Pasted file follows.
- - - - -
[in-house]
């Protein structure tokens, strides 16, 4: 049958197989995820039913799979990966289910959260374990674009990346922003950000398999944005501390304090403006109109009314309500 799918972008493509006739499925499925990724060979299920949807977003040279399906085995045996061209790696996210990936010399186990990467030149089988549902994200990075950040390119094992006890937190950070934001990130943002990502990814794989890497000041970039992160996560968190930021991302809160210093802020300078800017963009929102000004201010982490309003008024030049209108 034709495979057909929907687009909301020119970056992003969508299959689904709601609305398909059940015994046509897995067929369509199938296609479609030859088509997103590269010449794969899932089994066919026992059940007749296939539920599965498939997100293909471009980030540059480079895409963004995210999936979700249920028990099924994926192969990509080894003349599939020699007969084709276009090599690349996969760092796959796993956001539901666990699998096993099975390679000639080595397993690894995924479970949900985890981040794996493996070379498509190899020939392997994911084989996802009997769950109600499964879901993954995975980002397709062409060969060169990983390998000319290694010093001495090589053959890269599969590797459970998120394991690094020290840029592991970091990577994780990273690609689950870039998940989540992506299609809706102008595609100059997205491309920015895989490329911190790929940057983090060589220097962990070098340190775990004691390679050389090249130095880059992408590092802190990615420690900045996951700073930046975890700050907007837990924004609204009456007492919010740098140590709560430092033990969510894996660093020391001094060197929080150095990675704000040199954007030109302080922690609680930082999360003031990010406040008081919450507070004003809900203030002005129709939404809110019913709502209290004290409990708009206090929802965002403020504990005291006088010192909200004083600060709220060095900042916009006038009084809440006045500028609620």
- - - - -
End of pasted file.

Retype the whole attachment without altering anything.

[in-house]
């Protein structure tokens, strides 16, 4: 049958197989995820039913799979990966289910959260374990674009990346922003950000398999944005501390304090403006109109009314309500 799918972008493509006739499925499925990724060979299920949807977003040279399906085995045996061209790696996210990936010399186990990467030149089988549902994200990075950040390119094992006890937190950070934001990130943002990502990814794989890497000041970039992160996560968190930021991302809160210093802020300078800017963009929102000004201010982490309003008024030049209108 034709495979057909929907687009909301020119970056992003969508299959689904709601609305398909059940015994046509897995067929369509199938296609479609030859088509997103590269010449794969899932089994066919026992059940007749296939539920599965498939997100293909471009980030540059480079895409963004995210999936979700249920028990099924994926192969990509080894003349599939020699007969084709276009090599690349996969760092796959796993956001539901666990699998096993099975390679000639080595397993690894995924479970949900985890981040794996493996070379498509190899020939392997994911084989996802009997769950109600499964879901993954995975980002397709062409060969060169990983390998000319290694010093001495090589053959890269599969590797459970998120394991690094020290840029592991970091990577994780990273690609689950870039998940989540992506299609809706102008595609100059997205491309920015895989490329911190790929940057983090060589220097962990070098340190775990004691390679050389090249130095880059992408590092802190990615420690900045996951700073930046975890700050907007837990924004609204009456007492919010740098140590709560430092033990969510894996660093020391001094060197929080150095990675704000040199954007030109302080922690609680930082999360003031990010406040008081919450507070004003809900203030002005129709939404809110019913709502209290004290409990708009206090929802965002403020504990005291006088010192909200004083600060709220060095900042916009006038009084809440006045500028609620």